Theatre Review: William Shakespeare’s Timon of Athens by York Shakespeare Project


Photography by Dan Cashdan and Andrew Dyer

Thursday 14th May 2015, De Grey Ballroom, York

This challenging, lesser-known text of the Bard’s follows the fall of Timon (played by John Hoyland), a popular Athenian socialite whose unlimited generosity ultimately undoes him.

York Shakespeare Project and Director Ruby Clarke take on the text in an unforgiving performance space. The De Grey Ballrooms’ acoustics and seating arrangements are pretty poor, but the performance is enjoyable and winning enough to distract from these minor misgivings.

The inbuilt scenery of the ballroom is actually wonderfully fitting for the first act of the play which centres around Timon’s lavish parties. Crisp silk drapes, colourful bows and sashes, and paper birds dripping like jewels from the chandeliers provide a subtle, stylish setting for a production that brings out the tenderness and beauty of a story that is also fraught and tragic. Later these tensions are wrought out in the upturned furniture and darker fabrics that create Timon’s home in the wilderness.

Costumes are similarly reduced but garnished – household staff wear green silk waistcoats, artists don berets and lords flaunt silken sashes. The colour palette is as refined as the verse and the characters.

Choreographed dance and movement sequences showcase lubricated socialites, and sultry, sensual parades bring the ensemble cast together and give the show a real flavour of the focus on society, so that Timon’s break from the community is more weighty and stark.

The ensemble form a Greek chorus of distinguishable characters; in turn sleek, poised, fluid, and thoughtful. Rachel Price and Nick Jones are animated leaders of a loveable, supportive and entertaining energy that spreads throughout the cast.

Apemantus the philosopher (Cat Hall) appears in the hippy garb of 1980s white-African London, standing out from the crowd visually and vocally. An interesting choice for a fierce misanthrope. Hall’s performance is infused with knowing and spark to match.

“It grieves me to see so many dip their meat in one man’s blood”

Lucy Simpson is a perfectly effusive match for the loyal steward Flavius, sharing a moving, almost romantic connection with Hoyland’s Timon and conveying a torch of her master’s old benevolence in her interactions with others. Shakespeare loved to write opposites, contrasts and complements, and Flavius is arguably a more consistent, stable version of the love and generosity that burnt too brightly in Timon.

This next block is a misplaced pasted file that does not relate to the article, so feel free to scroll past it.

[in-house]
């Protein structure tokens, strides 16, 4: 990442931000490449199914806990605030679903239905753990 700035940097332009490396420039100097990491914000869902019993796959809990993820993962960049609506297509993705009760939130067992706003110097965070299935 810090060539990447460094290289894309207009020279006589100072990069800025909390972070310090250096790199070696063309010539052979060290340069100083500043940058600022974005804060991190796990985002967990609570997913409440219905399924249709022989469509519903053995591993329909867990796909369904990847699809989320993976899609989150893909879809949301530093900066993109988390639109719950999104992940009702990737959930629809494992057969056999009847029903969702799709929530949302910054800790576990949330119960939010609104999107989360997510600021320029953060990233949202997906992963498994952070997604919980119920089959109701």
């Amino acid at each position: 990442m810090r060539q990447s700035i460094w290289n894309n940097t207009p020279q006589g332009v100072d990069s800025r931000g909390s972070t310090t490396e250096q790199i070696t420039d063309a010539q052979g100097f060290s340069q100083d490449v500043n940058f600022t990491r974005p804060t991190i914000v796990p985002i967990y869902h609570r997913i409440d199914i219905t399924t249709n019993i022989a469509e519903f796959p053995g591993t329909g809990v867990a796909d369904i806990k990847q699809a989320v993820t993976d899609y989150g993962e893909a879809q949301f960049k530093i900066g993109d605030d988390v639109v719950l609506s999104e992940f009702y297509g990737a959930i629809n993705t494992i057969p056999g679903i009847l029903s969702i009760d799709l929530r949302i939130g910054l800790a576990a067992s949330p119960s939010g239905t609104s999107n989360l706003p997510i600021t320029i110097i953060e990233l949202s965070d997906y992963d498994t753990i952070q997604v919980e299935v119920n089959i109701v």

Hoyland himself brings strength, passion and warmth to both the open-hearted optimist and the wounded misanthrope that the title role contains. He expresses articulately a man in the height of blissful naivety, in a shocked rage, and in a disillusioned retirement.

A modern mix-tape of songs with disconcertingly meaningful lyrics feed these sequences with a flare of fun and thoughtfulness, including The Beatles’ ‘Money’, Simian’s ‘We Are Your Friends’ and a sedate cover of Britney Spears’ ‘Toxic’. The timeless, poignant message of the play is illuminated in this non-specific time setting apt for philosophical pondering. Clarke brings a definitively compassionate touch to this beautiful production that seeks the balance between surviving with and without others.

Photography by Dan Cashdan and Andrew Dyer

Photography by Dan Cashdan and Andrew Dyer

Check out some beautiful production shots by Greg Veit here.

Follow the York Shakespeare Project’s updates here.

Theatre Review: Babe, The Sheep-Pig & Animal Farm by Upstage Centre Youth Theatre

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Friday 8th May 2015, 41 Monkgate

Matt Harper directs Upstage’s Junior Team in a heartwarming production of the well-loved story Babe, adapted by David Wood from the book by Dick King Smith. Joshua Goodman leads the older group in a chilling retelling of George Orwell’s Animal Farm, adapted by Peter Hall.

A dirty wooden-fenced balcony doubles as Farms Hoggett and Manor to set the scene for these two very different stories. The audience walk in among checkered-shirt farm-hands sweeping the yard, and later, past a sullen, solitary Mr Jones nursing a pint of beer.

Upstage’s signature Greek chorus and physical choreography deployed throughout is adept, affecting and powerful. Every actor shines in these slick, thoughtful shows on thrust staging where characters frequently confront the audience, making them complicit in the fun, the tragedy and the horror of these stories.